Schools across Northern Ireland have resumed teaching after a half-day strike finished at noon on Tuesday.
The teachers took to picket lines over a dispute over pay and the future of the profession.
The NASUWT union said teachers were calling for a 12% increase in salaries.
Ian McGonigle, NEU NI president, said teachers are also striking for the future of the teaching profession and their colleagues.
"We all know teachers who are so burnt out they are going part-time in droves or on long term sick absence, colleagues at the beginning of their careers whose take-home pay will be irreparably damaged and reduce their earning power across their entire career," he said.
"For children without the SEN (special educational needs) support they need, or lost in the backlog waiting for assessment, for children whose education is at a detriment because of larger classroom sizes and less adults in the room, for the parents footing the bill because the school cannot afford basic supplies - we are taking this stand for them."
Meanwhile, the Education Authority (EA) said active engagement has been taking place for many months between management and the Teachers' Negotiating Committee (TNC) on a pay settlement for 2021/22 and 2022/23.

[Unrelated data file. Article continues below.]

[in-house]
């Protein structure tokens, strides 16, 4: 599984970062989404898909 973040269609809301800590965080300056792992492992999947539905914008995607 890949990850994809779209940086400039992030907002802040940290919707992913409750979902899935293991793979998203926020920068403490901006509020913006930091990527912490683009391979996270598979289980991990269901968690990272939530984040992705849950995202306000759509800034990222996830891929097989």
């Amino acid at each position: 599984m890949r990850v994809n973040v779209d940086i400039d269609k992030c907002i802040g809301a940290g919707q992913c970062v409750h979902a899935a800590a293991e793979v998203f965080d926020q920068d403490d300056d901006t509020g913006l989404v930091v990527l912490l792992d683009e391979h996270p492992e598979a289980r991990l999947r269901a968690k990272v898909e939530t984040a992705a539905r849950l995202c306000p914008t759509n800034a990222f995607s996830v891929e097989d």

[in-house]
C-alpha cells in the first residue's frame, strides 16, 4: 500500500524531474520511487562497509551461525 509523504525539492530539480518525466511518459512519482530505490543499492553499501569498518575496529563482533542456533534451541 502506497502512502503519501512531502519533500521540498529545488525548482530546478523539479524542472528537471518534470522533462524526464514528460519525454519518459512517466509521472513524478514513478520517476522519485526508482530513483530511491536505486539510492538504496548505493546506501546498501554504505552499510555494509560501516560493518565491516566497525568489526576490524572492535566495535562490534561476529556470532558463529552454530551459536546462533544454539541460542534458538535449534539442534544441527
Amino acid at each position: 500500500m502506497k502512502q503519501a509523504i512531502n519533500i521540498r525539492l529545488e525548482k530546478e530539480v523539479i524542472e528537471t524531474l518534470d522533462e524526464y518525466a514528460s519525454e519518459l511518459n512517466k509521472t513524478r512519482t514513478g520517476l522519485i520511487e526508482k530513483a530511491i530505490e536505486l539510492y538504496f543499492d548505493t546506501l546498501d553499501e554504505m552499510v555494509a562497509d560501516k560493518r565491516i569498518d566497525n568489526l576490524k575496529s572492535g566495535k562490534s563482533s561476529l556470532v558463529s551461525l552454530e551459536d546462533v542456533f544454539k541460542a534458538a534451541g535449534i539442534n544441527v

"However, it is important to note these negotiations are taking place at a time of growing and unprecedented financial pressures within the education sector which continue to adversely impact schools, staff and ultimately children and young people," an EA spokesperson said.
"Management side remains committed to continuing meaningful, active engagement with trade union colleagues to reach a resolution and ensure our teachers are fairly remunerated."
Schools reopened at midday on Tuesday and free school meals provided.
The Education Authority said guidance was issued to schools to help principals assess and prepare for any potential disruption.
It said those pupils unable to attend, while they would be marked absent, the strike would noted on their record as the reason behind the absence.
“Principals will have completed risk assessments and communicated any change of arrangements directly with parents via their own channels. Parents with any questions or concerns are advised to contact their child’s school directly.
“If a school is forced to close or partially close where there is industrial action, sessions for those pupils unable to attend are marked in the register using an appropriate code that will mean it is not counted as an unauthorised absence."
Principals were referred to the Department of Education's circular from August on managing absence. Should a pupil be absent because of staff industrial action it will be marked on their record with a '!'.
Tuesday also saw industrial action from some healthcare workers. Thousands descended on Belfast for a rally at city hall.
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